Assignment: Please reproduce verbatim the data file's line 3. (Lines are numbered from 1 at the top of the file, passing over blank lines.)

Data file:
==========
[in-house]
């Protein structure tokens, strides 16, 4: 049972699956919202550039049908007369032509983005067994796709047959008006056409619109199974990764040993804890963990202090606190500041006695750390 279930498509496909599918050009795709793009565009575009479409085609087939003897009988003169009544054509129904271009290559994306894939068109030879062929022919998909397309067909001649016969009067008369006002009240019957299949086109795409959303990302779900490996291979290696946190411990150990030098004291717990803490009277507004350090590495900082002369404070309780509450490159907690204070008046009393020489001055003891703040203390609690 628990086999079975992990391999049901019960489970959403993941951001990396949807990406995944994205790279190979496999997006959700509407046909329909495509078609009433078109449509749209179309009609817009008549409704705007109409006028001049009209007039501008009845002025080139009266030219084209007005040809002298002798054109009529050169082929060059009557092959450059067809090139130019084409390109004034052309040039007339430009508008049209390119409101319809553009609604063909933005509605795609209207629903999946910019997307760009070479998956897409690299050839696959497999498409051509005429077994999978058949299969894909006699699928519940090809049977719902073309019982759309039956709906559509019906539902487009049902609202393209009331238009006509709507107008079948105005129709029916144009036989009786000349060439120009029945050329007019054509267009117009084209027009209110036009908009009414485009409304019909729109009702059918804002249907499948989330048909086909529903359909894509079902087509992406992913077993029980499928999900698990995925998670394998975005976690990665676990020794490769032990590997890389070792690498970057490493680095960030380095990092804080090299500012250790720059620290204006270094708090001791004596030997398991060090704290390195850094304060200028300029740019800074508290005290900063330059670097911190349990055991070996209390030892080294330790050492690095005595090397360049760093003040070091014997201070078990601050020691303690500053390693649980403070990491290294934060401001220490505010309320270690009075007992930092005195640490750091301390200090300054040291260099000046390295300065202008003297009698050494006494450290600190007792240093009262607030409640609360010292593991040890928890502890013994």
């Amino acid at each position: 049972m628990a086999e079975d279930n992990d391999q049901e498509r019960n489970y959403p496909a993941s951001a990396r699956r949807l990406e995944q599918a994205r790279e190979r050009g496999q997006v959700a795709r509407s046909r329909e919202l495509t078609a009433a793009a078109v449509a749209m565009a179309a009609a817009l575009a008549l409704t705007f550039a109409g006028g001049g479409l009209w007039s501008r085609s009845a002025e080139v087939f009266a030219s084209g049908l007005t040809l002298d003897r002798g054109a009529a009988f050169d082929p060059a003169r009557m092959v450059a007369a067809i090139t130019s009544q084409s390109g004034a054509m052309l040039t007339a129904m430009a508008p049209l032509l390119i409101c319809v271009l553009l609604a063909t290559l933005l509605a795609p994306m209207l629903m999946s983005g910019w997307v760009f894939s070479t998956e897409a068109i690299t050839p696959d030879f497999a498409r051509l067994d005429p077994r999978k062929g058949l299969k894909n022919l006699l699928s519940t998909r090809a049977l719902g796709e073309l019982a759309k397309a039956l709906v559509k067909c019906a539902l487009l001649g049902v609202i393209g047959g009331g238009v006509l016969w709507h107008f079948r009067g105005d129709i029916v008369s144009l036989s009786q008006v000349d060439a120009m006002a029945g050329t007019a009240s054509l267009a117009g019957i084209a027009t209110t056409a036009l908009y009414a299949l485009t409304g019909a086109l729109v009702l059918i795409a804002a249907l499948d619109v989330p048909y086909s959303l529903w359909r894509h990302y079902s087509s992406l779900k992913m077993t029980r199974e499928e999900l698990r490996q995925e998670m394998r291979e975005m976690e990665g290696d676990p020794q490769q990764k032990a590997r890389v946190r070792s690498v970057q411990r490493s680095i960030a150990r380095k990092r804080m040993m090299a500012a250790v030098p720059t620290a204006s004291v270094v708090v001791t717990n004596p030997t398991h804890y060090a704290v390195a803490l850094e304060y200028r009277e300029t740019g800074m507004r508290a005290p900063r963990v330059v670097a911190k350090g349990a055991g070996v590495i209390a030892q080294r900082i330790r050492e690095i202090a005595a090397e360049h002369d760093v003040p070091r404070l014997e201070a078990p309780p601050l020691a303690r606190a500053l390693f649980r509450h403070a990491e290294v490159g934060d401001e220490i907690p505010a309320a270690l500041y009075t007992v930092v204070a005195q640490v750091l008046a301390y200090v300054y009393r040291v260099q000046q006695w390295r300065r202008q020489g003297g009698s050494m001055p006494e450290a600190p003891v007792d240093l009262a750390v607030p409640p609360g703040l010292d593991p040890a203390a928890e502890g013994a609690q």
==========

């Amino acid at each position: 049972m628990a086999e079975d279930n992990d391999q049901e498509r019960n489970y959403p496909a993941s951001a990396r699956r949807l990406e995944q599918a994205r790279e190979r050009g496999q997006v959700a795709r509407s046909r329909e919202l495509t078609a009433a793009a078109v449509a749209m565009a179309a009609a817009l575009a008549l409704t705007f550039a109409g006028g001049g479409l009209w007039s501008r085609s009845a002025e080139v087939f009266a030219s084209g049908l007005t040809l002298d003897r002798g054109a009529a009988f050169d082929p060059a003169r009557m092959v450059a007369a067809i090139t130019s009544q084409s390109g004034a054509m052309l040039t007339a129904m430009a508008p049209l032509l390119i409101c319809v271009l553009l609604a063909t290559l933005l509605a795609p994306m209207l629903m999946s983005g910019w997307v760009f894939s070479t998956e897409a068109i690299t050839p696959d030879f497999a498409r051509l067994d005429p077994r999978k062929g058949l299969k894909n022919l006699l699928s519940t998909r090809a049977l719902g796709e073309l019982a759309k397309a039956l709906v559509k067909c019906a539902l487009l001649g049902v609202i393209g047959g009331g238009v006509l016969w709507h107008f079948r009067g105005d129709i029916v008369s144009l036989s009786q008006v000349d060439a120009m006002a029945g050329t007019a009240s054509l267009a117009g019957i084209a027009t209110t056409a036009l908009y009414a299949l485009t409304g019909a086109l729109v009702l059918i795409a804002a249907l499948d619109v989330p048909y086909s959303l529903w359909r894509h990302y079902s087509s992406l779900k992913m077993t029980r199974e499928e999900l698990r490996q995925e998670m394998r291979e975005m976690e990665g290696d676990p020794q490769q990764k032990a590997r890389v946190r070792s690498v970057q411990r490493s680095i960030a150990r380095k990092r804080m040993m090299a500012a250790v030098p720059t620290a204006s004291v270094v708090v001791t717990n004596p030997t398991h804890y060090a704290v390195a803490l850094e304060y200028r009277e300029t740019g800074m507004r508290a005290p900063r963990v330059v670097a911190k350090g349990a055991g070996v590495i209390a030892q080294r900082i330790r050492e690095i202090a005595a090397e360049h002369d760093v003040p070091r404070l014997e201070a078990p309780p601050l020691a303690r606190a500053l390693f649980r509450h403070a990491e290294v490159g934060d401001e220490i907690p505010a309320a270690l500041y009075t007992v930092v204070a005195q640490v750091l008046a301390y200090v300054y009393r040291v260099q000046q006695w390295r300065r202008q020489g003297g009698s050494m001055p006494e450290a600190p003891v007792d240093l009262a750390v607030p409640p609360g703040l010292d593991p040890a203390a928890e502890g013994a609690q």